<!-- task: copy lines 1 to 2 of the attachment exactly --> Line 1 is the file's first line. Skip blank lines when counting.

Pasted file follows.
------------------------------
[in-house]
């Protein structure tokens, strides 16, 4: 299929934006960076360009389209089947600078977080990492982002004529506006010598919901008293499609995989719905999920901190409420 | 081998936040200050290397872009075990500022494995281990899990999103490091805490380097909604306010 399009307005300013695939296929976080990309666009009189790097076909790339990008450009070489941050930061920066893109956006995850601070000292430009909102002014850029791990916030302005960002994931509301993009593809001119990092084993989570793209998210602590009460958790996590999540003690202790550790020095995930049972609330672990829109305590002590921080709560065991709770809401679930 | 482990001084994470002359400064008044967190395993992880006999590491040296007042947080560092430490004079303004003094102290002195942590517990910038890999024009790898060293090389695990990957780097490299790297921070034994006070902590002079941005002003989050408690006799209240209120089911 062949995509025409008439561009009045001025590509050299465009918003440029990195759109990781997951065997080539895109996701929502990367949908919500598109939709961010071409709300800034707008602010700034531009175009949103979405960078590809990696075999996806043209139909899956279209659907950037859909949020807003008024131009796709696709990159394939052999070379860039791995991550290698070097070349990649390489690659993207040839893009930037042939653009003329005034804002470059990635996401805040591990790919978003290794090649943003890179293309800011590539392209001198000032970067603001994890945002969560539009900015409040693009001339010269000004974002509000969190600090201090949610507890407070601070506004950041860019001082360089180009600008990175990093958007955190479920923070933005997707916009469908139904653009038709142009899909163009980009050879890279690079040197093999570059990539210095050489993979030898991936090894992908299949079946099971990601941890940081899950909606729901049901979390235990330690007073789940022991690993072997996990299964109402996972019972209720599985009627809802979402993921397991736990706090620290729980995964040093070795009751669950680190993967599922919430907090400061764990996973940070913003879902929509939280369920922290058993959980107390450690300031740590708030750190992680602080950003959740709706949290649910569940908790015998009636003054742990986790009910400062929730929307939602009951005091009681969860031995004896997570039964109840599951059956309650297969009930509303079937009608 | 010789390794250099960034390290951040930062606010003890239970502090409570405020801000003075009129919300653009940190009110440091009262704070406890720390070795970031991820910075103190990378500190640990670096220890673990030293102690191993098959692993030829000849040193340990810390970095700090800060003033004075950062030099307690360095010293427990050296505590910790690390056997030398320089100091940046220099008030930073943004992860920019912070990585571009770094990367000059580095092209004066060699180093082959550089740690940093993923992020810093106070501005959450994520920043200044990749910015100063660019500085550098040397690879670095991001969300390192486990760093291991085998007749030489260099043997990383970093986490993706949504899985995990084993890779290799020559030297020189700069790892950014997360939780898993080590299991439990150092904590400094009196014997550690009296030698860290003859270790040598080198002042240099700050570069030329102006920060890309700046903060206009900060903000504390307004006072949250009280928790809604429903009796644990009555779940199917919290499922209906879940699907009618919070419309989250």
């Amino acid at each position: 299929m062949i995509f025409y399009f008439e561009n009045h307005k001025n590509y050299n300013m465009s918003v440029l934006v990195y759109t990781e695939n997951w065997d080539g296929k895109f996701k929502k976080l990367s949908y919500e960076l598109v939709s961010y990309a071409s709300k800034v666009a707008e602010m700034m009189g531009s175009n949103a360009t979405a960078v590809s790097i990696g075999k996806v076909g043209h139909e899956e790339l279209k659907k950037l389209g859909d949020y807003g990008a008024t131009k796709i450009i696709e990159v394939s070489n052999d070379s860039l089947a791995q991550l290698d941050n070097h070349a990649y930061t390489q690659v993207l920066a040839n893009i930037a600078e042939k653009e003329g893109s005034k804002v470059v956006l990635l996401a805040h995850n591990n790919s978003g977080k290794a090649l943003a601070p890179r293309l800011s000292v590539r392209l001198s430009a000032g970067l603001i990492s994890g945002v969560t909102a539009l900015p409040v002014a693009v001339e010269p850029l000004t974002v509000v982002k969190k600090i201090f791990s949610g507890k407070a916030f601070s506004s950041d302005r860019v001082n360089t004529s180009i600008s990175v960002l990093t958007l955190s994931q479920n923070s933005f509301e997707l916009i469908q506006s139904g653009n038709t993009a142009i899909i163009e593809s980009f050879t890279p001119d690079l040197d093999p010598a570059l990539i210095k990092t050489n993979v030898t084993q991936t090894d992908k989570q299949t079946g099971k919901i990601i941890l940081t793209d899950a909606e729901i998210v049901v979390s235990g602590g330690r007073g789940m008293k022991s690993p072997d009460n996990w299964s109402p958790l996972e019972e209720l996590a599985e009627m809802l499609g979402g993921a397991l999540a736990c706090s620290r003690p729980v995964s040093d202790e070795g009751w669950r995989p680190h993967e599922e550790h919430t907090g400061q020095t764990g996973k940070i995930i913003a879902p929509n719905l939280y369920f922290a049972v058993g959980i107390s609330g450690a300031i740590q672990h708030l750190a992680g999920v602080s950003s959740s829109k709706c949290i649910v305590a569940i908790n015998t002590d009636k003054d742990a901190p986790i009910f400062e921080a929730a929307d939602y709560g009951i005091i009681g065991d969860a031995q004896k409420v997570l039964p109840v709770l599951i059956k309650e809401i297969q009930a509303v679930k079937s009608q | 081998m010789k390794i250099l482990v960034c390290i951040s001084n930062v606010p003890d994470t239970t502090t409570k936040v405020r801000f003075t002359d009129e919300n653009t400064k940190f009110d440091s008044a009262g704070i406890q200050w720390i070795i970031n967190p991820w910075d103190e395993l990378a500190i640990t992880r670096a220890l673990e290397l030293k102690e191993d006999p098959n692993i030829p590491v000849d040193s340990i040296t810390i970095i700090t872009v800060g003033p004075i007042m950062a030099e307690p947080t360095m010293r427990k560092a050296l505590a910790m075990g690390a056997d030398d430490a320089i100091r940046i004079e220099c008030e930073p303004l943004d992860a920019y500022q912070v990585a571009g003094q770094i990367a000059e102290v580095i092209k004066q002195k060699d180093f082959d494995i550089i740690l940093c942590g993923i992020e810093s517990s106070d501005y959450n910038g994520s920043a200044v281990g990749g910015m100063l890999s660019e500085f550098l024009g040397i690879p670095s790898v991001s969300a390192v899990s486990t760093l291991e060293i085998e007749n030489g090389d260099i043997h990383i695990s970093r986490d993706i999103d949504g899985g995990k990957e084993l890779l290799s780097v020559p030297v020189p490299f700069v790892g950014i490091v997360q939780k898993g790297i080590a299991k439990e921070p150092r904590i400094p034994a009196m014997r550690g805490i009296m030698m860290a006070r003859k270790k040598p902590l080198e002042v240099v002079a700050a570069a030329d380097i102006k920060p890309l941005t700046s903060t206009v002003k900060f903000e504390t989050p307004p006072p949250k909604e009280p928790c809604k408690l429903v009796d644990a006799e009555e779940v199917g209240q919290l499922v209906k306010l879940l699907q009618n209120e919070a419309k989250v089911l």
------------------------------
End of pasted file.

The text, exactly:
[in-house]
């Protein structure tokens, strides 16, 4: 299929934006960076360009389209089947600078977080990492982002004529506006010598919901008293499609995989719905999920901190409420 | 081998936040200050290397872009075990500022494995281990899990999103490091805490380097909604306010 399009307005300013695939296929976080990309666009009189790097076909790339990008450009070489941050930061920066893109956006995850601070000292430009909102002014850029791990916030302005960002994931509301993009593809001119990092084993989570793209998210602590009460958790996590999540003690202790550790020095995930049972609330672990829109305590002590921080709560065991709770809401679930 | 482990001084994470002359400064008044967190395993992880006999590491040296007042947080560092430490004079303004003094102290002195942590517990910038890999024009790898060293090389695990990957780097490299790297921070034994006070902590002079941005002003989050408690006799209240209120089911 062949995509025409008439561009009045001025590509050299465009918003440029990195759109990781997951065997080539895109996701929502990367949908919500598109939709961010071409709300800034707008602010700034531009175009949103979405960078590809990696075999996806043209139909899956279209659907950037859909949020807003008024131009796709696709990159394939052999070379860039791995991550290698070097070349990649390489690659993207040839893009930037042939653009003329005034804002470059990635996401805040591990790919978003290794090649943003890179293309800011590539392209001198000032970067603001994890945002969560539009900015409040693009001339010269000004974002509000969190600090201090949610507890407070601070506004950041860019001082360089180009600008990175990093958007955190479920923070933005997707916009469908139904653009038709142009899909163009980009050879890279690079040197093999570059990539210095050489993979030898991936090894992908299949079946099971990601941890940081899950909606729901049901979390235990330690007073789940022991690993072997996990299964109402996972019972209720599985009627809802979402993921397991736990706090620290729980995964040093070795009751669950680190993967599922919430907090400061764990996973940070913003879902929509939280369920922290058993959980107390450690300031740590708030750190992680602080950003959740709706949290649910569940908790015998009636003054742990986790009910400062929730929307939602009951005091009681969860031995004896997570039964109840599951059956309650297969009930509303079937009608 | 010789390794250099960034390290951040930062606010003890239970502090409570405020801000003075009129919300653009940190009110440091009262704070406890720390070795970031991820910075103190990378500190640990670096220890673990030293102690191993098959692993030829000849040193340990810390970095700090800060003033004075950062030099307690360095010293427990050296505590910790690390056997030398320089100091940046220099008030930073943004992860920019912070990585571009770094990367000059580095092209004066060699180093082959550089740690940093993923992020810093106070501005959450994520920043200044990749910015100063660019500085550098040397690879670095991001969300390192486990760093291991085998007749030489260099043997990383970093986490993706949504899985995990084993890779290799020559030297020189700069790892950014997360939780898993080590299991439990150092904590400094009196014997550690009296030698860290003859270790040598080198002042240099700050570069030329102006920060890309700046903060206009900060903000504390307004006072949250009280928790809604429903009796644990009555779940199917919290499922209906879940699907009618919070419309989250």